A quick analysis done by CSE in Delhi shows that on national holidays when the traffic volume is less, pollution is lower. For instance, on January 26, 2013 (Republic Day, when traffic is restricted across the city) PM2.5 levels in R K Puram (in south Delhi) declined by 1.5 times compared to the previous day (from 244 microgramme per cubic metre to 153); the levels rose to 178 microgramme on January 27 and to 345 microgramme by January 28.
In Punjabi Bagh (west Delhi), PM2.5 levels were 140 microgramme per cubic metre on Republic Day; they rose to 187 on January 27 and to 216 on January 29. Similarly, on October 2, 2013 (the birthday of Mahatma Gandhi), PM10 levels in R K Puram dipped to 63 microgramme per cubic metre from 108 on October 1; they rose to 151 on October 4 and 251 on October 5.
This trend is corroborated by evidence from Bengaluru, where on the ‘bus-day’ – a day in a week when the city tries to reduce car usage – pollution levels show a clear dip. On bus-days, levels of sulphur dioxide, nitrogen oxide, PM10, carbon monoxide and ozone decreased by 8.2, 4.8, 3.6, 11.7 and 4 per cent, respectively, compared to that on a normal day.
Vehicles require special attention
Says Sunita Narain: “Even as action is needed on all pollution sources to meet air quality targets, vehicles need special attention because vehicular emissions contribute to significant human exposure. People living within a 500-metre radius of any road are the most exposed to vehicular pollution.”
CSE researchers point out that the US-based Health Effects Institute had applied this criteria to Delhi and found that at least 55 per cent of Delhi’s 17 million people are vulnerable – they live within 500 metre of arterial roads that are directly exposed.
In 2009, the same time when the MoEF had conducted its source apportionment study, another study carried out by the School of Environmental Sciences in Jawaharlal Nehru University in Delhi showed that vehicles contribute 61-69 per cent of fine particulates in Uttam Nagar, Nizamuddin, Connagught Place and ITO, some of the busiest places in the capital. This study also shows that about 40 per cent of the particulate matter is as tiny as PM0.7 – less than PM1, the most dangerous fraction, which is not even monitored officially in Delhi.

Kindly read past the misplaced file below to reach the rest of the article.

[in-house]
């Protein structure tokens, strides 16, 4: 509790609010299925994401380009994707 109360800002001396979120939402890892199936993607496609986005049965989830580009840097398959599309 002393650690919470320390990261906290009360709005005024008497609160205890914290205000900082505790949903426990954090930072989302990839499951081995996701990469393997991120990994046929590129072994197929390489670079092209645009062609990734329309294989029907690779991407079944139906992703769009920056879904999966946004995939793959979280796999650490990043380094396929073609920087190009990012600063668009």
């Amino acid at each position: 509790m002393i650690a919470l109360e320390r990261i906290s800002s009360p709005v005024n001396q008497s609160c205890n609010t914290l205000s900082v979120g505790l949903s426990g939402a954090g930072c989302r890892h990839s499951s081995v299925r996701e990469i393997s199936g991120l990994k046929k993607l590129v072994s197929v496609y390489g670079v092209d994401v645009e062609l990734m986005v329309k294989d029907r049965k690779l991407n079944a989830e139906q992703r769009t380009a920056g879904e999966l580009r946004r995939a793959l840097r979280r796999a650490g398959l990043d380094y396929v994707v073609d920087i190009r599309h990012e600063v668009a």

In fact, global studies have shown that contribution of road traffic to particulate pollution increases when the size of the particulates becomes smaller. A 2011 study by Jawaharlal Nehru University indicates that particles have high levels of carcinogenic benzo(a)pyrene, benzo(ghi)perylene and benzo(b)fluoranthene -- vehicles were among the dominant sources. Studies done by the University of California-Berkeley have found that Delhi and other Indian cities account for some of the highest exposures to vehicular fumes in the world.
Ministry ignores CPCB’s own health study on children
Roychowdhury finds it shocking how a proposal to shut schools on high pollution days has been dismissed on the grounds that schools remain shut in winter anyway and hence their exposure time is less. In many countries across the world, this is one of the most significant steps that is taken on severe pollution days.
While MoEF has liberally used its flawed source apportionment study to downplay vehicular pollution, it has ignored health evidences from other studies done by its own scientists. Extensive evidences have emerged from the epidemiological study on children done in Delhi by the Central Pollution Control Board and the Chittaranjan National Cancer Institute of Kolkata; the results of the study were published in 2012. The study had covered close to 12,000 school-going children from 36 schools in different parts of Delhi and in different seasons. It found that every third child tested had reduced lung function due to greater exposure to particulate pollution. The sputum of Delhi’s children was found to contain four times more iron-laden macrophages than those from cleaner environs, pointing to a possibility of pulmonary haemorrhage. The levels of these bio-markers in children were found to be higher in areas with high PM10 levels.
In 2013, the World Allergy Organisation (WAO) Journal had reported high respiratory disorder symptoms in students living in Chandni Chowk (66 per cent) in north Delhi, Mayapuri (59 per cent) in west Delhi and Sarojini Nagar (46 per cent) in south Delhi. Heavy traffic movement has been found to be the common factor in these relatively different localities. The WAO also alerts that allergic problems will increase as air pollution rises.
CSE, too, has some stunning first-hand data from its unique initiative to assess how much polluted air do people of Delhi breathe in on a daily basis. The results of the study, released some days ago, say that daily personal exposure to toxic air is significantly higher than the background ambient air pollution that is monitored by the Delhi Pollution Control Committee in Delhi. Concentration of pollution in our breath is several times higher than the ambient air concentration. This can be a serious risk to public health.
Acknowledge the problem. Act now.
CSE has urged the government of India to acknowledge the air pollution problem and public health crisis and put in place pollution emergency action for smog episodes -- short and medium term measures for more lasting and durable changes to meet clean air standards in a time-bound manner. What matters most from public health perspective is the daily dose of toxins that people breathe. If urgent steps are not taken to bring pollution levels down to meet the clean air standards, it will lead to a public health disaster. Action in Delhi needs to gather momentum:
Implement air quality index with health advisory with pollution emergency measures.
Nation-wide Euro IV should be in place by 2015. Leapfrog emissions standards to Euro VI in 2020. Control dieselisation with tax measures to cut deadly toxic particles.
Need stringent measures for on-road and old vehicles.
Improve and scale up public transport and last mile connectivity.
Implement non-motorised network plan for time-bound implementation.
Restrain growth of cars with parking restraints and taxes.
Implement priority action for power plants, open burning, generator sets and construction.